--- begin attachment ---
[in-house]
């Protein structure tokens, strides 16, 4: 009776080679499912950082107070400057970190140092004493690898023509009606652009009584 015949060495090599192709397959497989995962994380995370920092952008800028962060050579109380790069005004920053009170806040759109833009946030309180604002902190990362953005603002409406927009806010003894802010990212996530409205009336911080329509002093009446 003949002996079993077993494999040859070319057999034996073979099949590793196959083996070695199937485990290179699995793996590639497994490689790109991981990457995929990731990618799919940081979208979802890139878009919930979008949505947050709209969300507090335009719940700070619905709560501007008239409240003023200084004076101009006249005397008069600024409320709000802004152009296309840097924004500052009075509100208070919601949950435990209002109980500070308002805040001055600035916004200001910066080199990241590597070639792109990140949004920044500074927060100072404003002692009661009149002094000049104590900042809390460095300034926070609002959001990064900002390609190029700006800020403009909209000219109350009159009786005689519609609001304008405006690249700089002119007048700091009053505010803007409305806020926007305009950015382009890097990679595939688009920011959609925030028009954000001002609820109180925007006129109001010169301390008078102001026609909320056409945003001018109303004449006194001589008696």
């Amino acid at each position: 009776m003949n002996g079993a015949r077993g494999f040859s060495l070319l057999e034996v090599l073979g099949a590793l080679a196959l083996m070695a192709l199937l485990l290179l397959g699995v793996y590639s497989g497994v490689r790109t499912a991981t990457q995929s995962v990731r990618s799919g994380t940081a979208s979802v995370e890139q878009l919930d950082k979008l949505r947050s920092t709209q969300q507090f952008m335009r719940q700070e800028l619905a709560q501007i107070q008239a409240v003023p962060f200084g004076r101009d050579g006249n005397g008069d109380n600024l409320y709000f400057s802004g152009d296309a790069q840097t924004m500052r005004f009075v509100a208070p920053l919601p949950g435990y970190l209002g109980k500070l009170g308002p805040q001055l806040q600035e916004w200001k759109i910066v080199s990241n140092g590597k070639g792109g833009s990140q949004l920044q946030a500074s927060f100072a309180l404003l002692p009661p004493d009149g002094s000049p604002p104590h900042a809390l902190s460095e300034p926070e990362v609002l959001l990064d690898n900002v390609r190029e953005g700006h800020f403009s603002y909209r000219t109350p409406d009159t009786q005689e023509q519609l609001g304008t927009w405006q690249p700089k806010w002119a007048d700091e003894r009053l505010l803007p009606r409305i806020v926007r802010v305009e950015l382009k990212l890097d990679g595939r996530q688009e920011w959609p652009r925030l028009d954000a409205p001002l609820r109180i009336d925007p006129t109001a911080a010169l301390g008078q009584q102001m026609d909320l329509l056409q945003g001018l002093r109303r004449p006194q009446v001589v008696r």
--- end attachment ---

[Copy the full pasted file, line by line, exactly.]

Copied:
[in-house]
């Protein structure tokens, strides 16, 4: 009776080679499912950082107070400057970190140092004493690898023509009606652009009584 015949060495090599192709397959497989995962994380995370920092952008800028962060050579109380790069005004920053009170806040759109833009946030309180604002902190990362953005603002409406927009806010003894802010990212996530409205009336911080329509002093009446 003949002996079993077993494999040859070319057999034996073979099949590793196959083996070695199937485990290179699995793996590639497994490689790109991981990457995929990731990618799919940081979208979802890139878009919930979008949505947050709209969300507090335009719940700070619905709560501007008239409240003023200084004076101009006249005397008069600024409320709000802004152009296309840097924004500052009075509100208070919601949950435990209002109980500070308002805040001055600035916004200001910066080199990241590597070639792109990140949004920044500074927060100072404003002692009661009149002094000049104590900042809390460095300034926070609002959001990064900002390609190029700006800020403009909209000219109350009159009786005689519609609001304008405006690249700089002119007048700091009053505010803007409305806020926007305009950015382009890097990679595939688009920011959609925030028009954000001002609820109180925007006129109001010169301390008078102001026609909320056409945003001018109303004449006194001589008696």
């Amino acid at each position: 009776m003949n002996g079993a015949r077993g494999f040859s060495l070319l057999e034996v090599l073979g099949a590793l080679a196959l083996m070695a192709l199937l485990l290179l397959g699995v793996y590639s497989g497994v490689r790109t499912a991981t990457q995929s995962v990731r990618s799919g994380t940081a979208s979802v995370e890139q878009l919930d950082k979008l949505r947050s920092t709209q969300q507090f952008m335009r719940q700070e800028l619905a709560q501007i107070q008239a409240v003023p962060f200084g004076r101009d050579g006249n005397g008069d109380n600024l409320y709000f400057s802004g152009d296309a790069q840097t924004m500052r005004f009075v509100a208070p920053l919601p949950g435990y970190l209002g109980k500070l009170g308002p805040q001055l806040q600035e916004w200001k759109i910066v080199s990241n140092g590597k070639g792109g833009s990140q949004l920044q946030a500074s927060f100072a309180l404003l002692p009661p004493d009149g002094s000049p604002p104590h900042a809390l902190s460095e300034p926070e990362v609002l959001l990064d690898n900002v390609r190029e953005g700006h800020f403009s603002y909209r000219t109350p409406d009159t009786q005689e023509q519609l609001g304008t927009w405006q690249p700089k806010w002119a007048d700091e003894r009053l505010l803007p009606r409305i806020v926007r802010v305009e950015l382009k990212l890097d990679g595939r996530q688009e920011w959609p652009r925030l028009d954000a409205p001002l609820r109180i009336d925007p006129t109001a911080a010169l301390g008078q009584q102001m026609d909320l329509l056409q945003g001018l002093r109303r004449p006194q009446v001589v008696r």